Brazil’s presidential elections: An omen for Europe?
Europe is more developed and stable than Brazil, but its citizens also have strong reasons to feel let down by the mainstream political forces. An increasing number of voters here may, just like so many Brazilians, support radicals in the hope of opening a path for badly needed reforms.
Brazilian politics in turmoil as general election nears
With Brazil’s political class totally discredited and its key player, former President Luiz Inacio Lula da Silva, serving a 12-year jail sentence, all bets are off for the October general election. Assuming the incarcerated Mr. Lula doesn’t find a legal loophole allowing him to run, the current front-runner is a former Army captain, Jair Bolsano, with a far-right agenda. Brazilians are so angry that nearly half of them favor a return to military rule, under certain circumstances – but for now, that still seems inconceivable.
Before leaping at the opportunity to question the results of Sunday's election in Turkey, politicians and media in Europe and the United States would do well to consider the basis of President Recep Tayyip Erdogan's appeal. Until Western leaders take into account Turkey's emerging regional role and interests, they cannot hope to have any influence on its politics.
Egypt: Proud and jittery as El-Sisi begins second term
With the Middle East in turmoil, the Arab world’s most populous nation and its biggest army are nowhere to be found. Egyptian President Abdel-Fattah El-Sisi believes the path to national greatness begins at home, with economic development – not foreign entanglements. But as trouble builds up in Egypt’s immediate neighborhood, Mr. El-Sisi may not be able to stay out.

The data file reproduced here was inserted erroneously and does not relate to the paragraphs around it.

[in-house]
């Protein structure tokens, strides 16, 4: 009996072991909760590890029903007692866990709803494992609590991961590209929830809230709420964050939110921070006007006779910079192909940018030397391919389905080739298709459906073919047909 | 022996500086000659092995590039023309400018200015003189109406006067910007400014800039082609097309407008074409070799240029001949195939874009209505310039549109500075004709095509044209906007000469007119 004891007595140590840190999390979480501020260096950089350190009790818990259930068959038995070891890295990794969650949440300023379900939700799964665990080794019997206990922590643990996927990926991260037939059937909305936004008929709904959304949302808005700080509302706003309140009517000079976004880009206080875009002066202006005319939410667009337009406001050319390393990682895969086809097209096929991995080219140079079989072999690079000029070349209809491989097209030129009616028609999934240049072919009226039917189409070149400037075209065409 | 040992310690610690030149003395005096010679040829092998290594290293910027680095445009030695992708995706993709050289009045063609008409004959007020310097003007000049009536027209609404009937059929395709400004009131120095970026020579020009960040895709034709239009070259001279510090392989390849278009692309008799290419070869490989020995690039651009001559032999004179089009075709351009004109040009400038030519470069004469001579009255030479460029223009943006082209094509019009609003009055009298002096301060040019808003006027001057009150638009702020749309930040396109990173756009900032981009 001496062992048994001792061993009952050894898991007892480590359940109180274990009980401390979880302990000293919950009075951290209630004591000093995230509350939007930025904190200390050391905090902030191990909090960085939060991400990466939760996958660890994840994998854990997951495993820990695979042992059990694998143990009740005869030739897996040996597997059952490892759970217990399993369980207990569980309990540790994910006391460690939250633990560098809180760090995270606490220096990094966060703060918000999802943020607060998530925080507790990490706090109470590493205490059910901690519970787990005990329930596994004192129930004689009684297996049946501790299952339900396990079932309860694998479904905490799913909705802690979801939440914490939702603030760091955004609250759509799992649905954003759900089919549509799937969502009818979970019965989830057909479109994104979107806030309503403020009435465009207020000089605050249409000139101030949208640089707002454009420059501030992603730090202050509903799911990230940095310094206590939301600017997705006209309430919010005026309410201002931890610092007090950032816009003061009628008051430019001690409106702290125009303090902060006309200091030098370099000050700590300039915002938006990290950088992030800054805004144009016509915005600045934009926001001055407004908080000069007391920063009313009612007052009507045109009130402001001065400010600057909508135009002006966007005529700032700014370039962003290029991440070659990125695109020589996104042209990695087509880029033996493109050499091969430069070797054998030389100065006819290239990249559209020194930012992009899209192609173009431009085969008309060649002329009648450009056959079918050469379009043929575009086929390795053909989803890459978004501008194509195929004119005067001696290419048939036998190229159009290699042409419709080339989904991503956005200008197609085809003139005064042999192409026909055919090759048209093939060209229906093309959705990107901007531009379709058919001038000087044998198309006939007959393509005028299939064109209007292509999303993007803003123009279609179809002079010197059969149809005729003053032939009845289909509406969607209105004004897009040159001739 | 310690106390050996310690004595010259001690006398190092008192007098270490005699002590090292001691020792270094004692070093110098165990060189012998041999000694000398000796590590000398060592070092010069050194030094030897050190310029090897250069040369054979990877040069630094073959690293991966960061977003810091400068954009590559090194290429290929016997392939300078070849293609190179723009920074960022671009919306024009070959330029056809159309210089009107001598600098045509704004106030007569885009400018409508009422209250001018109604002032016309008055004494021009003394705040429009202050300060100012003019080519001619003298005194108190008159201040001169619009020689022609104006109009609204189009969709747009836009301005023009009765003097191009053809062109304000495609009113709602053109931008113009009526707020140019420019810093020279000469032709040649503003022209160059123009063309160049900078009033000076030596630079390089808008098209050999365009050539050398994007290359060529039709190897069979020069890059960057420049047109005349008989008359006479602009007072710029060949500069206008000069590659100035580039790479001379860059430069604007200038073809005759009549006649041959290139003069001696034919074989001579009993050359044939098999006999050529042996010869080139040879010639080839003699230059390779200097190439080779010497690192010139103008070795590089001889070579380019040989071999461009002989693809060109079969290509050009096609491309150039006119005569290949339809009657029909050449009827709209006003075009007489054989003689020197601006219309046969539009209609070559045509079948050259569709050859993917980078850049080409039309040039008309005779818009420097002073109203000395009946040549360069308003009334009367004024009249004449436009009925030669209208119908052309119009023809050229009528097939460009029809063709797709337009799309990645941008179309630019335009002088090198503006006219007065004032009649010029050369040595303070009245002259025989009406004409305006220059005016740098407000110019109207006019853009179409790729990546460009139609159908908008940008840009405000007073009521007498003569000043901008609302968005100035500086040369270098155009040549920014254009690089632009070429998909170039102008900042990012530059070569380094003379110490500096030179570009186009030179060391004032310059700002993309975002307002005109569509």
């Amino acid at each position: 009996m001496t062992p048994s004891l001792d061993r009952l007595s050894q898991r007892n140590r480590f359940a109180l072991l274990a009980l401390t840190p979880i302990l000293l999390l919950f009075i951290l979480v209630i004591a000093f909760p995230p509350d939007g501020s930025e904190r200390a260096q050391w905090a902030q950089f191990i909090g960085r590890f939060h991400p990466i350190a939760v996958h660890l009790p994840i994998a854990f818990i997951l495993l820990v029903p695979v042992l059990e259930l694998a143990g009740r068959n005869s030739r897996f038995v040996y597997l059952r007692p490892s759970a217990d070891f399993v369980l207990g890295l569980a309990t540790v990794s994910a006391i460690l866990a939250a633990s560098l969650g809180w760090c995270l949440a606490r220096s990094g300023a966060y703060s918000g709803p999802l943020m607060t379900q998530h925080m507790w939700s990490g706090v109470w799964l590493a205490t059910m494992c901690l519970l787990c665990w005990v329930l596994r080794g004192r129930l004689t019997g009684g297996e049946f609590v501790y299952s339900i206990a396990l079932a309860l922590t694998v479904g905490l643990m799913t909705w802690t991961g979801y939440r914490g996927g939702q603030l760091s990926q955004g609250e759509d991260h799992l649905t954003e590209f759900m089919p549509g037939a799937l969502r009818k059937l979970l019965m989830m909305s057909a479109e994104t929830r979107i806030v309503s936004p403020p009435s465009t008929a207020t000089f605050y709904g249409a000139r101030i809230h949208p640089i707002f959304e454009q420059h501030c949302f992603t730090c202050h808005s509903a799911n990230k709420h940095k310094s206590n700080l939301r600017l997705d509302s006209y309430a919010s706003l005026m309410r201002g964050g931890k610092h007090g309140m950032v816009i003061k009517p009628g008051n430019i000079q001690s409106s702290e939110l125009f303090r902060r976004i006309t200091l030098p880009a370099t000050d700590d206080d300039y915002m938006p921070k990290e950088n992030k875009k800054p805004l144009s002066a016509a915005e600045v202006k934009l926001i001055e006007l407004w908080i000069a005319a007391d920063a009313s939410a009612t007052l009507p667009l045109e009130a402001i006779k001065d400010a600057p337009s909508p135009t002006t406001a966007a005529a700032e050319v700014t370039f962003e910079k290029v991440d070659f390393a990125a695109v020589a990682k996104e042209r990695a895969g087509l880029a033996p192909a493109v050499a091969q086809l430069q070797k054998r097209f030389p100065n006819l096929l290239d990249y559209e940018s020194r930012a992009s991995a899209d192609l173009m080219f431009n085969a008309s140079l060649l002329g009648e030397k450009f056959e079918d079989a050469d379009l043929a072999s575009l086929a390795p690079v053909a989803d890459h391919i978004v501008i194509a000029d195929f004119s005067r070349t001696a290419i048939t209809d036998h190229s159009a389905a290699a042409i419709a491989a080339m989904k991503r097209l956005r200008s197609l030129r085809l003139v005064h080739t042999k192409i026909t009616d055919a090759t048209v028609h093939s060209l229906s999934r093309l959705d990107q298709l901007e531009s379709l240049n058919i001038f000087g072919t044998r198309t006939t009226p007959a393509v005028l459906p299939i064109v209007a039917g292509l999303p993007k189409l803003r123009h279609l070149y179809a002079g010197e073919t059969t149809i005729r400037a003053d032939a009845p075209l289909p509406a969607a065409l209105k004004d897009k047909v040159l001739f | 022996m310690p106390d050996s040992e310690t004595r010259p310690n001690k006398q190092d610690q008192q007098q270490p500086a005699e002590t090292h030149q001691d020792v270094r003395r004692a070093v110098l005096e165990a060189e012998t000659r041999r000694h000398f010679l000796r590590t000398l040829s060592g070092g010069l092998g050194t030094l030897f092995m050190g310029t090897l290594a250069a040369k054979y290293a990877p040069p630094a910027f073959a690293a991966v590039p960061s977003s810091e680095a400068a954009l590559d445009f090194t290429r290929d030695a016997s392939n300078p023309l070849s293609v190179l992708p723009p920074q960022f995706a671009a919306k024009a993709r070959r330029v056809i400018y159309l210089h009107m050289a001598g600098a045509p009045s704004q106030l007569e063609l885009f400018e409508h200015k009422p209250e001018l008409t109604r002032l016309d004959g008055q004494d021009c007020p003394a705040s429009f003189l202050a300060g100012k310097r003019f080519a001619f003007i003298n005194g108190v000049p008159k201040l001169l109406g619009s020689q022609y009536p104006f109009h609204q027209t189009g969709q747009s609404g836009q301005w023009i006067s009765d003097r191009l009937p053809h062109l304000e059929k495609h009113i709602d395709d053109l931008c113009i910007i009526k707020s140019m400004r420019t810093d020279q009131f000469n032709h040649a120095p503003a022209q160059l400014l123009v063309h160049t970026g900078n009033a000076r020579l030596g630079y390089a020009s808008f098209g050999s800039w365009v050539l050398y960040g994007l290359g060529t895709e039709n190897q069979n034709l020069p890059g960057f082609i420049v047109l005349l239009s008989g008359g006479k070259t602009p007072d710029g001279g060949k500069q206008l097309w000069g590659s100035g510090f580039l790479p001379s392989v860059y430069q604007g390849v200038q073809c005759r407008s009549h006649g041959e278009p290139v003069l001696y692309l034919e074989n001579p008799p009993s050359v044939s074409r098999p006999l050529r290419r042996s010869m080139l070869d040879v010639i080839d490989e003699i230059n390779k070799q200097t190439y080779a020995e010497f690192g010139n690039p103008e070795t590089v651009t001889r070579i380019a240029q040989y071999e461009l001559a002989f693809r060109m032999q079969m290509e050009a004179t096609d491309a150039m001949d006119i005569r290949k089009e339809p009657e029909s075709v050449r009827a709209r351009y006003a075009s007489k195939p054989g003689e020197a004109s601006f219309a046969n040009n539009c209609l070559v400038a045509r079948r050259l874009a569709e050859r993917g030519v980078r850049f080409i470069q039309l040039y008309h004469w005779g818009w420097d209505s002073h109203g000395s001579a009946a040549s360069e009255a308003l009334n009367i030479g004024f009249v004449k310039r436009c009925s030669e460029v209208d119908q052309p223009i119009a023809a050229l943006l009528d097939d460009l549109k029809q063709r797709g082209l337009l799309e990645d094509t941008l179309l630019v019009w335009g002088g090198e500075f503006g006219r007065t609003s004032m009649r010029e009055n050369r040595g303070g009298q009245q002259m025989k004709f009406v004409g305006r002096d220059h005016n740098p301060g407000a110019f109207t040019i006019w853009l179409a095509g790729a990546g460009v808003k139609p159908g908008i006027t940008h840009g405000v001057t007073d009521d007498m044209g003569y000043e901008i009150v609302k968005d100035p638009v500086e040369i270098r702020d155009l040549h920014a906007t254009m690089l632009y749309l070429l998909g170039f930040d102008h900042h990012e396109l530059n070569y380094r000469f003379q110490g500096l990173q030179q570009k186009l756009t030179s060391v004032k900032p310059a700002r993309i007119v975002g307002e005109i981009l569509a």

Opinion: Venezuela nears the breaking point
What will happen to Venezuela after the government tries to steal an unconstitutional presidential election on May 20? Everything depends on the cohesion of the splintered opposition and the determination of the international community. If either fail, the Western hemisphere could be faced with its most severe humanitarian crisis in more than a decade.
Russia without Putin: A first approximation
Vladimir Putin is at the heart of Russia’s political system. But less and less of what is happening in the country depends on his personal vision and volition. The president looks increasingly disengaged, while his policy of confrontation with the West is a dead end. As the first outlines of a post-Putin order come into focus, it scarcely matters whether the president runs for another term. Even if he wins, the new era begins the day after the vote.
Navalny: The black hole of Russian politics
In just four years, Alexey Navalny has taken Russia's political scene by storm. From a complete unknown, he has risen to the first opposition figure who can be legitimately regarded as a possible alternative to Vladimir Putin. But beyond his flashy anti-corruption campaign, even close political observers have little idea what Mr. Navalny stands for. Many cannot shake the feeling that he enjoys a special tolerance from the authorities.
Russia’s 2018 elections: Why the Kremlin is running scared
The outcome of Russia’s presidential election in 2018 appears a foregone conclusion: President Vladimir Putin will remain in power. The issue is the cost of renewing his official mandate, as anger is growing among ordinary Russians at worsening economic conditions and the shameless enrichment of the ruling elite. Next year’s election campaign will offer the disaffected an opportunity to vent their frustration and protest in public. If things get nasty, Russia will not be the only country to feel the consequences.
Global Outlook 2017: Russia checklist
Russia enters 2017 with a sense of vague disquiet. With presidential elections a year away, not everyone is sure the “main candidate” will be Vladimir Putin. Concern is palpable inside the government and the security apparatus, as interest groups jockey for position.
Hillary’s first 100 days
The first 100 days has been a metric of presidential effectiveness in the United States since Franklin D. Roosevelt began the first of four terms in 1933. FDR’s successors have had a hard time living up to his standard. Now Hillary Clinton’s first 100 days are coming into view. They will hinge on finding a way to work with Congress after one of the most divisive elections in recent memory.